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Avoiding Sea Lice

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Humans consume more than 100 million tons of fish per year, and nearly half of that is farmed fish. In some ways farming is good; we’ve been overfishing many species in the wild. But aquaculture facilities also bring a host of problems. In some places, coastal wetlands and mangrove forests have been destroyed to make way for fish farms. They can also pollute the near-shore environment. The shallow, still water and concentrated excrement from fish provides an ideal breeding ground for sea lice; salmon are particularly vulnerable to the parasites.

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New technology is allowing a different kind of fish farming. Massive frames, more than 100 meters in diameter and about 68 meters high, are submerged several miles offshore and stocked with young fish. The structures are exposed to strong ocean currents that keep their water cleaner and better oxygenated than that of farms nearer to the coastline. The cages can be equipped with all sorts of equipment, such as cameras and oxygen sensors, as well as feeding tubes that can be placed at different depths. Rather than sprinkling food on the surface of the water as you might do in a fish tank—and as near-shore farms usually do—the feeding tubes force the fish to swim deeper to feed, which kills most of the sea lice.

Smaller open-ocean “aquaculture nets” are already deployed at various places throughout the world, but these large structures—each with a volume greater than that of St. Peter’s Basilica, as this article points out—are on a different scale entirely. Each can house up to a million and a half salmon. Norway is acquiring six of them in an attempt to triple its farmed fish production by 2030.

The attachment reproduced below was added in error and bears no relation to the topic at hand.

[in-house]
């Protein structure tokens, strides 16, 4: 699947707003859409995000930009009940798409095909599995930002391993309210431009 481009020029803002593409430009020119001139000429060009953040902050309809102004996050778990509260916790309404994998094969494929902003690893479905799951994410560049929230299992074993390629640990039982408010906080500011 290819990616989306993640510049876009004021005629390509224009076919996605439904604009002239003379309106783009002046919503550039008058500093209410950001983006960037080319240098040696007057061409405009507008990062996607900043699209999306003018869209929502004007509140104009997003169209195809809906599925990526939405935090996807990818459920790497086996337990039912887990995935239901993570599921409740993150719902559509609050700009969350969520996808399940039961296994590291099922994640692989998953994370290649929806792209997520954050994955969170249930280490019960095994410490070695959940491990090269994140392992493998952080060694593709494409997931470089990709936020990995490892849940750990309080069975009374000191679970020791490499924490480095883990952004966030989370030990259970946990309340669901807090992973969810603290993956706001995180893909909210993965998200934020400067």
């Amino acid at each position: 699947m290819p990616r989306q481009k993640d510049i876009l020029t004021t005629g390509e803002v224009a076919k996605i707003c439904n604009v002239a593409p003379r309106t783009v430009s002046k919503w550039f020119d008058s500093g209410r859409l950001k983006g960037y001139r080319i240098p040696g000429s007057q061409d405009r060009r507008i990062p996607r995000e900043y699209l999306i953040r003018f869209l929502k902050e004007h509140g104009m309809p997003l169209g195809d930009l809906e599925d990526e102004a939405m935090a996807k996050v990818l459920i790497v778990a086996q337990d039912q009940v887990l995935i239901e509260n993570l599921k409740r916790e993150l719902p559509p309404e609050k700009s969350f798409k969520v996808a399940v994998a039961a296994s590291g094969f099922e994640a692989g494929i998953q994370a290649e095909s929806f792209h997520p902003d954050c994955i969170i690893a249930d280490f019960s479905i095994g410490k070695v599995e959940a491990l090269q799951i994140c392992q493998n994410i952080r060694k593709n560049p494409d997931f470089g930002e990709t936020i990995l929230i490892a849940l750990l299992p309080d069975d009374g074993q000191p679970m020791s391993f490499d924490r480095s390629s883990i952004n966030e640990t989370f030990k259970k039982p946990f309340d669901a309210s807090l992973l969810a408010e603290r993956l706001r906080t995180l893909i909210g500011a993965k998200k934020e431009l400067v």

Have you had experience with aquaculture in your area—in particular, has it either degraded water quality, or itself been affected by pollutants in stormwater runoff? SW_bug_web

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  1. In addition to the problems associated with high concentrations of pathogens in fish farms that are connected to waters that also support wild fish populations there are genetic concerns as well. Salmon sub-species have, over millennia, adapted to unique environmental factors of their particular environment. Farmed salmon, when part of the larger aquatic ecosystem that includes wild, native salmon, are likely to mix genetically with the wild population and weaken their resistance to the particular environmental challenges of their spawning streams. Most wild pacific salmon species are already on either the threatened or endangered species list. To do anything that further reduces their survival rate is unconscionable. For those reasons, it is imperative that ALL fish farms be located where they have no reasonable possibility of becoming connected to the native environment. The ocean is a wildly unpredictable environment, and to think that it’s possible to account for, and maintain the necessary precautions to prevent an accident from happening is unrealistic. There is a lot of positive potential for the aquaculture industry, i.e. reduced energy cost per unit, predictable harvests, concentrated production close to consumer markets. All of these cost factors make it economically viable, even if they have additional up front costs of constructing the facilities where they can’t harm wild salmon. Before I order salmon in a restaurant, I ask where it was sourced. If it’s not wild caught from a sustainably managed fishery I order something else. That will change only if fish farms can do a better job of stewardship.

  2. Whole Foods Market works with Norway’s deep water salmon farms. Fish from these farms seem to have much less grey flesh next to the skin; salmon’s grey flesh contains the highest mercury level and probably should not be eaten regularly. Wild salmon is presently out of season, so that which is in stores has been frozen. Some years ago, Craig Claiborne stated in his NY Times column that previously frozen fish, when thawed and cooked, looses its protein content. Has this ever been verified?

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